How it started: “Americans, unlike Far-Easterners, Middle-Easterners, or Russians, expect things to turn out well. The constitutional promise to all Americans that they have the right to the pursuit of happiness gives rise to the expectation that Americans are supposed to feel happy. Not feeling happy indicates some sort of failure. The victim says “it is definitely not my fault.” The culture of victimization is closely tied to what Amitai Etzioni (1987), a sociologist at Georgetown University, called the ‘rights industry.’ This ‘industry’ is a collective term for those who fight for the rights of groups, such as women, abused children, minorities, the homeless, experimental animals, AIDS victims, or illegal immigrants…Fighting for a right all too often means claiming a victim status. Ironically, the rights movement often victimizes one group while liberating another. What seems to be a noble, justified, long overdue act of protecting a victim can easily turn to blame and warfare. When this happens, conflict, injustice, and victimization are perpetuated, and the possibility of resolution and healing is destroyed…

“We have become a nation of victims, where everyone is leapfrogging over each other, publicly competing for the status of victim, and where everyone is defined as some sort of survivor…In claiming the status of victim and by assigning all blame to others, a person can achieve moral superiority while simultaneously disowning any responsibility for one’s behavior and its outcome. The victims ‘merely’ seek justice and fairness. If they become violent, it is only as a last resort, in self-defense. The victim stance is a powerful one. The victim is always morally right, neither responsible nor accountable, and forever entitled to sympathy.” (Source)

  • Victim Mentality: “an acquired (learned) personalitytrait in which a person tends to regard him or herself as a victim of the negative actions of others, and to behave like it were the case—even in the absence of clear evidence. It depends on habitual thought processes and attribution. The term is also used in reference to the tendency for blaming one’s misfortunes on somebody else’s misdeeds, which is also referred to as victimism…The desire of sympathy is crucial in that the mere experience of a harmful event is not enough for the emergence of the sense of being a victim… A victim mentality may manifest itself in a range of different behaviors or ways of thinking and talking:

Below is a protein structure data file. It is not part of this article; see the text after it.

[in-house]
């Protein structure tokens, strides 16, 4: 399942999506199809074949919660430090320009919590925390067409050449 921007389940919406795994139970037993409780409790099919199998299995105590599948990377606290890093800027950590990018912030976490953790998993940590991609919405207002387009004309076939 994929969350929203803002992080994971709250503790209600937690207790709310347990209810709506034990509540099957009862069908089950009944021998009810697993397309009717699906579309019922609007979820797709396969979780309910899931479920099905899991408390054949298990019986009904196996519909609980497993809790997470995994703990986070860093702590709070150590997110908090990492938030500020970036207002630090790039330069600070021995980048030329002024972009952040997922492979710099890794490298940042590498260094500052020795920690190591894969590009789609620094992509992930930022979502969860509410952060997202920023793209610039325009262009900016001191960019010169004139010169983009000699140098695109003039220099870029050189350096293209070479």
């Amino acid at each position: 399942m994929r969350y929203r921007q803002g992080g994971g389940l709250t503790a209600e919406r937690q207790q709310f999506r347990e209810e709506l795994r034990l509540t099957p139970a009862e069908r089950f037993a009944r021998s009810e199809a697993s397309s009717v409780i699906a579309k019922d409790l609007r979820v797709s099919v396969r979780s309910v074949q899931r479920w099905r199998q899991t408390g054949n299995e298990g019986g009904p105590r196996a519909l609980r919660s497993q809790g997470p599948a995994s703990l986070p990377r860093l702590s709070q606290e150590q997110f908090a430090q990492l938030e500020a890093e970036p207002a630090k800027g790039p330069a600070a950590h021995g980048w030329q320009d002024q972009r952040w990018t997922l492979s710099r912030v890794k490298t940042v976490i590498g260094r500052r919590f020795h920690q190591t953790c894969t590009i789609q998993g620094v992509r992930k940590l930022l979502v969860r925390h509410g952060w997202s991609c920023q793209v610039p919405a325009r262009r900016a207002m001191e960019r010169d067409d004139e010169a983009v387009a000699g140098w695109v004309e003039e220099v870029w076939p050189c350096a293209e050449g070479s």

• Blaming others for a situation that one has created oneself or significantly contributed to. Failing or being unwilling to take responsibility for one’s own actions or actions to which one has contributed or to take action to ameliorate the situation.
    • Ascribing non-existent negative intentions to other people (similar to paranoia).
    • Believing other people are generally or fundamentally luckier & happier (“Why me?”).
    • Gaining short-term pleasure from feeling sorry for oneself or eliciting pity from others. Eliciting sympathy by telling exaggerated stories about bad deeds of other people.


People with victim mentality may also be generally

  • negative, with a general tendency to focus on bad rather than good aspects of a situation. A glass that is half full is considered half empty. A person with a high standard of living complains about not having enough money. A healthy person complains of minor health problems that others would ignore (cf.hypochondriasis).
  • self-absorbed: unable or reluctant to consider a situation from the point of view of other people or to “walk a mile in their shoes”.
  • defensive: In conversation, reading a non-existent negative intention into a neutral question and reacting with a corresponding accusation, hindering the collective solution of problems and instead creating unnecessary conflict.
  • categorizing: tending to divide people into “goodies” & “baddies” with no gray zone between them.
  • unadventurous: generally unwilling to take risks; exaggerating the importance or likelihood of possible negative outcomes.
  • exhibiting learned helplessness: underestimating one’s ability or influence in a given situation; feeling powerless.